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I’m serious, Jim Carrey’s performance in Man on the Moon was the thing that made me love cinema; I would not be writing right now were it not for this. It turned me on to a whole world of beauty that I didn’t appreciate, and for that reason, Jim Carrey is still my favourite actor of all time (Ryan Gosling is a close second. Like, real close. Like, basically just breathing into Jim’s ear). So to find out that this film was being released was momentous. It was like Netflix was talking directly to me, and saying “Hey buddy, you know the last eight years of your life, and the rest of your life from here on out? Well why don’t you take a peek at the reason behind it all?” Behind the scenes of footage of Carrey’s deep exploration into the character of Andy Kaufman, with a present day interview with him to reflect on it all, it was too good to pass it up. As such, there is a certain level of biased in this review. Anyone will tell you that it’s a great documentary; I might be the only one to say that it’s a wondrous masterpiece.

Now that I’ve seen it, I can’t believe this hadn’t already been made; the footage kept from us for so long is electrifying. Everything Carrey does is unbelievable. What he did back then, was essentially what Jared Leto gets trashed for doing now, and Carrey says it himself that the footage was withheld by the studio to prevent him being called an arsehole. There are so many shots of co-stars, crew members, and guests shaking their heads at the camera like an episode of The Office, begrudgingly accepting his decision to fully embody Andy Kaufman and Tony Clifton at all times, to his absolute full extent. He was frustrating, and infuriating, and unreasonable…And beautiful. Just beautiful. His pure talent as an actor shines through so well. I’ve complained about method acting before; I’ve not always cared for it and sometimes judge actors worse for it. But seeing this has honestly changed my perspective a little. And yeah, that’s obviously because it’s my favourite actor doing it, but I’m entirely blown away by Carrey not just putting on a performance, but becoming two other people entirely. It’s not refusing to wash because you’re a soldier, it’s not getting tattooed and sending dead rats and used condoms to your co-stars. Those are cheap tricks used to create the illusion of a character, but Carrey wasn’t an illusion.  He was as real as they come. The footage is beyond extraordinary. The dedication, and the co-operation from those around him, is mesmerising.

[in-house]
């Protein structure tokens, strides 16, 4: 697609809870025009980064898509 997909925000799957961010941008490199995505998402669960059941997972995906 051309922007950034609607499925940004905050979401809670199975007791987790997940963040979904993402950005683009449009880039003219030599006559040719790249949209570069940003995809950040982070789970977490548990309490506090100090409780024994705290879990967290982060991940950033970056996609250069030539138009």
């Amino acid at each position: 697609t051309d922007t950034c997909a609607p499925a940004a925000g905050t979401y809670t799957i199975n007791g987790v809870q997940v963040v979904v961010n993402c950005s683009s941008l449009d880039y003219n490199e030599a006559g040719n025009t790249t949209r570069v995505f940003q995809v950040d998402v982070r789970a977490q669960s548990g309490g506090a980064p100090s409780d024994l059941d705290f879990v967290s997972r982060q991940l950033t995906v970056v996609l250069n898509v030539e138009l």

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What’s even more beautiful is the interview that takes place; the majority of documentaries get the thoughts and feelings of many people involved in the film, spectators, researchers, family etc. but this film is Jim Carrey and Jim Carrey only. Beyond just a reflection of what he did for this role, he reflects upon himself too. He’s had a lot of attention recently regarding some of his more out there approaches to life – Personally, I think it’s a little weird, but I think he’s finally found some peace and I’m happy for him to live that way – so there’s been a lot of questions about where he is right now with his mental health and such. He says some really beautiful things in this film, talks about his past in a way that feels completely new, and brings up some more painful memories. He reflects on his career too, with many clips and quotes from his other famous works to draw up a timeline of his success, and how he has a personal connection to all of his characters. It’s just riveting; the man speaks with so much peace and wisdom, things that maybe sound ridiculous until you really give it some thought, and it’s honestly kind of wonderful. Jim Carrey is very important to me, and to hear him speak in a way that’s so honest, so raw, and so engaging, is an indescribably beautiful and satisfying experience.

Jim and Andy: The Great Beyond is a fantastic documentary, showcasing an insane and unapologetic approach to a bizarre character, that turned into one of the greatest performances of all time. On a personal level, I can’t remember the last time I was this unbelievably grateful for a film’s existence.

Jim and Andy is available on Netflix!